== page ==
September 15, 2014 at 8:42 am
I recently separated my shoulder, and cannot lift my saddle high enough to put it on the horse. Since there is not always someone around to help, I bought a synthetic exercise saddle, and find it very light and easy to lift. However, it is over 40 years since I last used one (exercise saddle), and I also find it very slippery and as if there is no saddle there. Do the synthetics ever break in? Has anyone else used them? It is not uncomfortable, but it does make me feel somewhat insecure.
- This topic was modified 3 years ago by Joe-Joe. Reason: clarification
It is never the horse's faultSeptember 15, 2014 at 8:58 ampheetsTopics Started: 5Replies Posted: 475
Hey Joe-Joe, how you feeling?!
I love how light and easy toting they are! And they aren’t uncomfortable, fit a variety of horses and are budget friendly. I don’t love how they don’t break in, in the sense that a more permanent leg “home” develops with leather. Where I used to ride many horses per day, for me this was a point of annoyance after a while. With a regular trail/work/moderate work load, one rider, one horse, it might not be an issue.
Maybe try a seat saver of some type? Full-seated breeches(they have their place but it’s not on MY butt)? Sit-tite?
Velcro, duct-tape, baling twine and bubble gum…tools of the trade 😀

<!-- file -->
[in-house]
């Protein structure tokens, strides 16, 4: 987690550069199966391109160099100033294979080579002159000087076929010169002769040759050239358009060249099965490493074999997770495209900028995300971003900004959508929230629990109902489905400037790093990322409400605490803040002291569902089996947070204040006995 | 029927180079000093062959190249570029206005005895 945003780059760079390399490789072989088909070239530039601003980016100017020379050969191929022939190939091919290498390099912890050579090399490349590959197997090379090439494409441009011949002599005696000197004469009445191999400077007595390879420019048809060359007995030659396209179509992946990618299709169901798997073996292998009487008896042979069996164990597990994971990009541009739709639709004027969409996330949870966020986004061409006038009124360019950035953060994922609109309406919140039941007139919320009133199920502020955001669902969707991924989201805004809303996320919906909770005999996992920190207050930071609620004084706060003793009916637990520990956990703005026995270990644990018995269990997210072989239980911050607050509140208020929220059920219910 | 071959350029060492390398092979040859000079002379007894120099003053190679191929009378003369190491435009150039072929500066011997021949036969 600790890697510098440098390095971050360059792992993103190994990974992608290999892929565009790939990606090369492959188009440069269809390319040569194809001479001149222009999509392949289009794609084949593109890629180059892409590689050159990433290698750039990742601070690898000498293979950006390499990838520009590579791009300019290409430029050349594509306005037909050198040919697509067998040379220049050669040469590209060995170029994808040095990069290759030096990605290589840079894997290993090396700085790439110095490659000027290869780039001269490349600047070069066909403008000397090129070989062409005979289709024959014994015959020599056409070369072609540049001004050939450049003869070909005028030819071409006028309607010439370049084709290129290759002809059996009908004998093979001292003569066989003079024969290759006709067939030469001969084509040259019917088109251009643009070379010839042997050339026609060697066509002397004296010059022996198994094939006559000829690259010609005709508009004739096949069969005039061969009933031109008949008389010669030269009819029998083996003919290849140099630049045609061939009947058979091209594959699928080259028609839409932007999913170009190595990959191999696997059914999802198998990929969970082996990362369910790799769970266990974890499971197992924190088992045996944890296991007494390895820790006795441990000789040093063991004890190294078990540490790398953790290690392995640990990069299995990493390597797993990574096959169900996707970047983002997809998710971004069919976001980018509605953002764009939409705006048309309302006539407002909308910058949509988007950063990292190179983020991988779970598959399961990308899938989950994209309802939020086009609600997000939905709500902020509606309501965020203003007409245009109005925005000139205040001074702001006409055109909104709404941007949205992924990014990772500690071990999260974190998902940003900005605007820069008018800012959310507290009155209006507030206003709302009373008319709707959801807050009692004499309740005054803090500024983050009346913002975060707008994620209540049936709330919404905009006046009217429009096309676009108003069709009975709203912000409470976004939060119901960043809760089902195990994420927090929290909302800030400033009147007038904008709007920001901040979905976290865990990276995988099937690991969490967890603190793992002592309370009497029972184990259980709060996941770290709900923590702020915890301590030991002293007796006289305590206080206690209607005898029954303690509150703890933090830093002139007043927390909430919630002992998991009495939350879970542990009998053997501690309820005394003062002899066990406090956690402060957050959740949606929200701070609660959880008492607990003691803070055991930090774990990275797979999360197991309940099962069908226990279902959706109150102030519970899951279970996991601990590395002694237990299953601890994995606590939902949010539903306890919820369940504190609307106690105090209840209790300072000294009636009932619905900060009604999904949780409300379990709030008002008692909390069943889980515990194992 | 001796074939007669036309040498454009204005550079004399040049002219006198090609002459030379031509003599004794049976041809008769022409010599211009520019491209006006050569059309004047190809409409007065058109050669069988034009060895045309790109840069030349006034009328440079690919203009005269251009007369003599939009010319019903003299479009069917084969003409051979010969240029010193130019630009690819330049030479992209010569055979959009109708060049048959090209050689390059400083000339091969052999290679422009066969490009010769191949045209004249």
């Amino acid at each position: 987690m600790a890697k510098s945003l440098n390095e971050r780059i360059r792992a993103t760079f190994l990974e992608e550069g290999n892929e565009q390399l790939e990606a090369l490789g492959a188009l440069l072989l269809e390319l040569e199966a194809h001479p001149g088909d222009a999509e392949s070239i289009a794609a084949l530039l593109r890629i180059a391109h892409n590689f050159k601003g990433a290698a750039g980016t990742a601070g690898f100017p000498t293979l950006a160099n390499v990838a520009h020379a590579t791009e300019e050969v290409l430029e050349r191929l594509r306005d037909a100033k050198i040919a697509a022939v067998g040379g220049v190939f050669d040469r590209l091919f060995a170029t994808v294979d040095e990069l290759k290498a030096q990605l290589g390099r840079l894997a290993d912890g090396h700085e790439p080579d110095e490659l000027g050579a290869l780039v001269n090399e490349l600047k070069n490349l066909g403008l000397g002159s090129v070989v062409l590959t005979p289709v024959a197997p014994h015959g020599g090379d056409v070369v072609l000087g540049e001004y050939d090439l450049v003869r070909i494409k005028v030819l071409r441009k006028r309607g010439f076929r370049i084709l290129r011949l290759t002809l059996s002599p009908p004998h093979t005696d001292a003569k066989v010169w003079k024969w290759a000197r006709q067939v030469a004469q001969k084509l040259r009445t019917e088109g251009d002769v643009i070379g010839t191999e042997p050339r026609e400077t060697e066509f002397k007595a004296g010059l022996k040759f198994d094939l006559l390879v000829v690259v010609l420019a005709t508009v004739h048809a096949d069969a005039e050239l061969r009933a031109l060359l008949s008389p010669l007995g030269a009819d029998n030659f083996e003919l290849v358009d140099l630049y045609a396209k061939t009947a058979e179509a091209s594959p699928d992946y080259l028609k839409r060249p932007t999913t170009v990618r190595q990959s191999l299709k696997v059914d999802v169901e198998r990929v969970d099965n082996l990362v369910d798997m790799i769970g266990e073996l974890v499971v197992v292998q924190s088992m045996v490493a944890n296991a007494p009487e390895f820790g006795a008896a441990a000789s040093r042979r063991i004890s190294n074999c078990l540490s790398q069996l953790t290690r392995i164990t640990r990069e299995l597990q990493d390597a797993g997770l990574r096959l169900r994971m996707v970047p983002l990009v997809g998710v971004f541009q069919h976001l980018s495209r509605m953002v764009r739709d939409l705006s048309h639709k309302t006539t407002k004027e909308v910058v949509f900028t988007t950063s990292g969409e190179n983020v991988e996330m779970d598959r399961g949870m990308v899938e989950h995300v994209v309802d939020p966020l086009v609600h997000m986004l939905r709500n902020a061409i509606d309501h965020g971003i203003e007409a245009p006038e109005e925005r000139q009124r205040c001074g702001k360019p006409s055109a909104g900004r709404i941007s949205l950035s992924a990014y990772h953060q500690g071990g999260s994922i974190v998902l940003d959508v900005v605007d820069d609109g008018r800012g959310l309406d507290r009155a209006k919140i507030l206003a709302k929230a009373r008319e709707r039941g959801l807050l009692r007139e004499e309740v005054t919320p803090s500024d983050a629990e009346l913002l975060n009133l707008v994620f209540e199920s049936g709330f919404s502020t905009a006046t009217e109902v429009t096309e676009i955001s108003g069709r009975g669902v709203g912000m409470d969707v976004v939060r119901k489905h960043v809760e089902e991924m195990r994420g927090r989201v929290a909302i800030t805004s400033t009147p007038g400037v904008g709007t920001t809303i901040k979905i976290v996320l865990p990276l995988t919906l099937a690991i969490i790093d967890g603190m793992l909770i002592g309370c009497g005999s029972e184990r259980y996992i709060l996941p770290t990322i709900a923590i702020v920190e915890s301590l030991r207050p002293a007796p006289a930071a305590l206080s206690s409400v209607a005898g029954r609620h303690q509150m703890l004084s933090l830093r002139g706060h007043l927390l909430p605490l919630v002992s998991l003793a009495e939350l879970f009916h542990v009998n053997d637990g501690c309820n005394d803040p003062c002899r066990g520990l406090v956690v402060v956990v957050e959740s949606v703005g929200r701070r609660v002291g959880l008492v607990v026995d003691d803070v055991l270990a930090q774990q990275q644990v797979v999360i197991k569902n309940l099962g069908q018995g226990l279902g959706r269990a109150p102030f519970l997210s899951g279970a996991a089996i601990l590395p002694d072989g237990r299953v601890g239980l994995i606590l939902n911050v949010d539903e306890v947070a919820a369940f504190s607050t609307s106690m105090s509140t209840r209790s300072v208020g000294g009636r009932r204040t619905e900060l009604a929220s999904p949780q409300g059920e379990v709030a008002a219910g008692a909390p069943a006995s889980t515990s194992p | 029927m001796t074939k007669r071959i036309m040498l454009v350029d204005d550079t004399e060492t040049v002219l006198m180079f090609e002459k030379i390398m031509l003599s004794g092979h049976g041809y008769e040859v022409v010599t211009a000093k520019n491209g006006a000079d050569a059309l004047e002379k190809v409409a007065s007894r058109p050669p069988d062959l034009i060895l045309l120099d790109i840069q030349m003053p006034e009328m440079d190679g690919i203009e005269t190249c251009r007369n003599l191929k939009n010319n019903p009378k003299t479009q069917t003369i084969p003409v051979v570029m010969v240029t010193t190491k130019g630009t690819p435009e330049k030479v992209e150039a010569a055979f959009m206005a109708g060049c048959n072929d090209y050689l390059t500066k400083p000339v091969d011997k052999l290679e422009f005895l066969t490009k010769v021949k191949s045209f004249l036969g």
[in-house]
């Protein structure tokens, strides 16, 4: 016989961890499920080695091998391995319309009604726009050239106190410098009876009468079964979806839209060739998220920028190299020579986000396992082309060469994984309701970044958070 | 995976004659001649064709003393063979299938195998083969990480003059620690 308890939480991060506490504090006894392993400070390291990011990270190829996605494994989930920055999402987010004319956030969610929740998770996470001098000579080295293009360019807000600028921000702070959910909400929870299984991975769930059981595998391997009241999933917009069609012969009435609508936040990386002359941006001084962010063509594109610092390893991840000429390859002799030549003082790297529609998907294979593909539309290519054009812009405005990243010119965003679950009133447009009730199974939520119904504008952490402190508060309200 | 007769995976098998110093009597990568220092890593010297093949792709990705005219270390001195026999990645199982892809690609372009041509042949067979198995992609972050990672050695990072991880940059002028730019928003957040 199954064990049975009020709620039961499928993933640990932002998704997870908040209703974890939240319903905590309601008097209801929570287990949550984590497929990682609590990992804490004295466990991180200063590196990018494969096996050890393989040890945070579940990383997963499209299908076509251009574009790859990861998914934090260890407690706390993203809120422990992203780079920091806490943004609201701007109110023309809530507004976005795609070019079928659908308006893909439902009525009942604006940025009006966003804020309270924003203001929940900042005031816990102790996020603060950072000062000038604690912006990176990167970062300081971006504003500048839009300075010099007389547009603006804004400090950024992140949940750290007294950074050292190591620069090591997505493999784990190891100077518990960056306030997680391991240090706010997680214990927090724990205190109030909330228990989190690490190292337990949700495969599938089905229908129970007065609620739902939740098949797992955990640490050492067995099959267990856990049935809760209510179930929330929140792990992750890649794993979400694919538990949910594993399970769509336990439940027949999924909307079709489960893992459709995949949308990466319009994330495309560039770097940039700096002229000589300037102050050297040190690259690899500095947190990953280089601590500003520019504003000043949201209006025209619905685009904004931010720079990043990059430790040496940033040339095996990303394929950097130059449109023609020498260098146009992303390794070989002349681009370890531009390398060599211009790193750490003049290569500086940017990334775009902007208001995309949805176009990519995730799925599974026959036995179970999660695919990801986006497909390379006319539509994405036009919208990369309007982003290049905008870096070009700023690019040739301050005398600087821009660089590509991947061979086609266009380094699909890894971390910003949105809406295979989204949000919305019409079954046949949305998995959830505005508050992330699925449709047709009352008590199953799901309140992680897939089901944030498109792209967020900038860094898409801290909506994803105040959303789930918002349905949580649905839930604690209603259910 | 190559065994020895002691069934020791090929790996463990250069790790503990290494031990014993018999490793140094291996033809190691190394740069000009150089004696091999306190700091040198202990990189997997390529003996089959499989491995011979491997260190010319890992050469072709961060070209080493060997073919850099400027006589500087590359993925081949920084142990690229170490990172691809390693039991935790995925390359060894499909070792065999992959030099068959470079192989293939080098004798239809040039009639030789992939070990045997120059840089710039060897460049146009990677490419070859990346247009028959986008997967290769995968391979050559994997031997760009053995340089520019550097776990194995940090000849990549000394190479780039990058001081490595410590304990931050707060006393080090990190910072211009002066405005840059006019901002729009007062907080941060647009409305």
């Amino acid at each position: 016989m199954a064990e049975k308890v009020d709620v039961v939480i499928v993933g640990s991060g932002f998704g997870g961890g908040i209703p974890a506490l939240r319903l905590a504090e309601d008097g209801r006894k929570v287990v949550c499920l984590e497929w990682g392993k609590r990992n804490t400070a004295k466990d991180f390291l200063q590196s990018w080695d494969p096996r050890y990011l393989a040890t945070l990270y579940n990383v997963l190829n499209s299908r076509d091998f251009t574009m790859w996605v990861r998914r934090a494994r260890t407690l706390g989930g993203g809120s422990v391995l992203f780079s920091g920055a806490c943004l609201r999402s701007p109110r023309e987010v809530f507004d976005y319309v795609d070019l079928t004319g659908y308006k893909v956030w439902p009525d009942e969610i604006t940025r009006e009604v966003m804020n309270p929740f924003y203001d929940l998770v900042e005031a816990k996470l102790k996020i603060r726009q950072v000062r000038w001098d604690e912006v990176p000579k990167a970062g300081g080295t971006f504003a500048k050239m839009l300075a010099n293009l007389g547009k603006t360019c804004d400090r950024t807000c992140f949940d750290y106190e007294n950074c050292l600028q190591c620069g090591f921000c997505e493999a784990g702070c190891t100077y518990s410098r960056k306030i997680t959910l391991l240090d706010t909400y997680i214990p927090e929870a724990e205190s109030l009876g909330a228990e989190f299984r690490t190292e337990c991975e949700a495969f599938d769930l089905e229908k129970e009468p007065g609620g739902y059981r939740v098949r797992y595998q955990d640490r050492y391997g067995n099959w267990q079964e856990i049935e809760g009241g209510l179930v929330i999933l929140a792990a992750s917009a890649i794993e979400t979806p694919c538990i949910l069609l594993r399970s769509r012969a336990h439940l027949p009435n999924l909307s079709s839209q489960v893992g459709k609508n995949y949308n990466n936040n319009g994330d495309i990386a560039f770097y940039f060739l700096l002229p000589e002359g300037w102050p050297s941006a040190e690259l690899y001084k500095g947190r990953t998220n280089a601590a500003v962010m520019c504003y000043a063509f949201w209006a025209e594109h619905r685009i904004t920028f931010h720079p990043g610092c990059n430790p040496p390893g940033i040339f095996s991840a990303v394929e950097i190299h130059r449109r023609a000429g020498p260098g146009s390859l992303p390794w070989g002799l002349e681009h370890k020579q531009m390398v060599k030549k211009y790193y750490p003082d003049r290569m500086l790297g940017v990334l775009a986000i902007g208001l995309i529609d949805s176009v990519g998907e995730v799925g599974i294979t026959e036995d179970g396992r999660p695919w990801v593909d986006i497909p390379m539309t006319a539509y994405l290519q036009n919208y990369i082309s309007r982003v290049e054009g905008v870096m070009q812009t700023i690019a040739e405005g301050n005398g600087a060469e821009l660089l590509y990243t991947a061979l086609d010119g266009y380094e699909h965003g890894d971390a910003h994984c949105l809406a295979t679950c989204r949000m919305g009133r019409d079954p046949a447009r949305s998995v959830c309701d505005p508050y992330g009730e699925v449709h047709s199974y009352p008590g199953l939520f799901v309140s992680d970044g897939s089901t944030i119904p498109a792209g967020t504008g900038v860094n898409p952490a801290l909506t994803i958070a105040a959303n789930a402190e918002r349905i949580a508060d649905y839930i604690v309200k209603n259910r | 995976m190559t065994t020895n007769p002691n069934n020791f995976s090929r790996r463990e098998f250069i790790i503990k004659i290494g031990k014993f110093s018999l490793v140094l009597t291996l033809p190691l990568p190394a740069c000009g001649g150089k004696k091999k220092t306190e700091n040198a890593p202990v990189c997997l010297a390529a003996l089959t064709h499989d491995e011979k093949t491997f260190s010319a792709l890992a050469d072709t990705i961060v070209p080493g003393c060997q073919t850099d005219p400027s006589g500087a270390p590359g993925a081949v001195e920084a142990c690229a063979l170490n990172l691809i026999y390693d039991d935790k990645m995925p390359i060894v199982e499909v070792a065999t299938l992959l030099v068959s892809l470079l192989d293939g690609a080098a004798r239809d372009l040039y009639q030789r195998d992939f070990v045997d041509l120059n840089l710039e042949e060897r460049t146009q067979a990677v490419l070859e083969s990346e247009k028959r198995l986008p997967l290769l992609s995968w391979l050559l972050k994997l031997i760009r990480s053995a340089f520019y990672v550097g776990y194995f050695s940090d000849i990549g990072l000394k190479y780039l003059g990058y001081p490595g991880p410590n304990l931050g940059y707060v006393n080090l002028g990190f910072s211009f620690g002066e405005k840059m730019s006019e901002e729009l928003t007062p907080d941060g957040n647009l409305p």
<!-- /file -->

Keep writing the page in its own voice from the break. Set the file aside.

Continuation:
Good luck with this, Joe-Joe, and stay safe!
Sure there's right and wrong but mostly there's just a whole lotta different.September 15, 2014 at 2:34 pm
Thank you pheets! The pain is constant but bearable, except for lifting things high, so I can bear it. On the other hand, my mother died unexpectedly last week so I am rather depressed. Do you think hot glue would work? I am accustomed to planting myself in the saddle and staying where I want me to be. If the baling twine doesn’t work, I guess I will try full seat breeches (always thought they were a bad idea, because one depends on them rather than developing a good seat).
It is never the horse's faultSeptember 15, 2014 at 4:37 pmpheetsTopics Started: 5Replies Posted: 475
So sorry to hear about your mum! That’s a hard change in life, no matter the reason or timing. Profound sympathies to you, Joe-Joe. Hugs, too.
Full seats are just like any other tool: depend on them for stability or not, and they can be pricey. Seeing as Olympic 3 day is not your immediate goal, who cares if you depend on your britches or not? We aren’t young anymore and don’t need to give new meaning to the term “pool party”. Personal comfort and safety come in to play here now, we’ve earned it : ). And for the most part, the full seat just makes for less repair, longer wear anyway. Over-rated, hot in the summer. Maybe get REAL old school and go for a pair of full suede chaps! Restart a trend : )
Hang in there, Joe-Joe, glass of wine, a good cry and a close friend (Joe-Joe : ) can help a little. More hugs.
Sure there's right and wrong but mostly there's just a whole lotta different.September 15, 2014 at 4:44 pm
Thank you. I do have chaps, but having (surprise!) lost weight over the last 30 years, they are rather loose, and also HOT in the summer. Finding someone to take them in would cost more than just getting new ones, and I don’t really want to do that. One nice thing about breeches is that they stretch, which my muscles cannot seem to manage anymore, so I prefer to ride in them.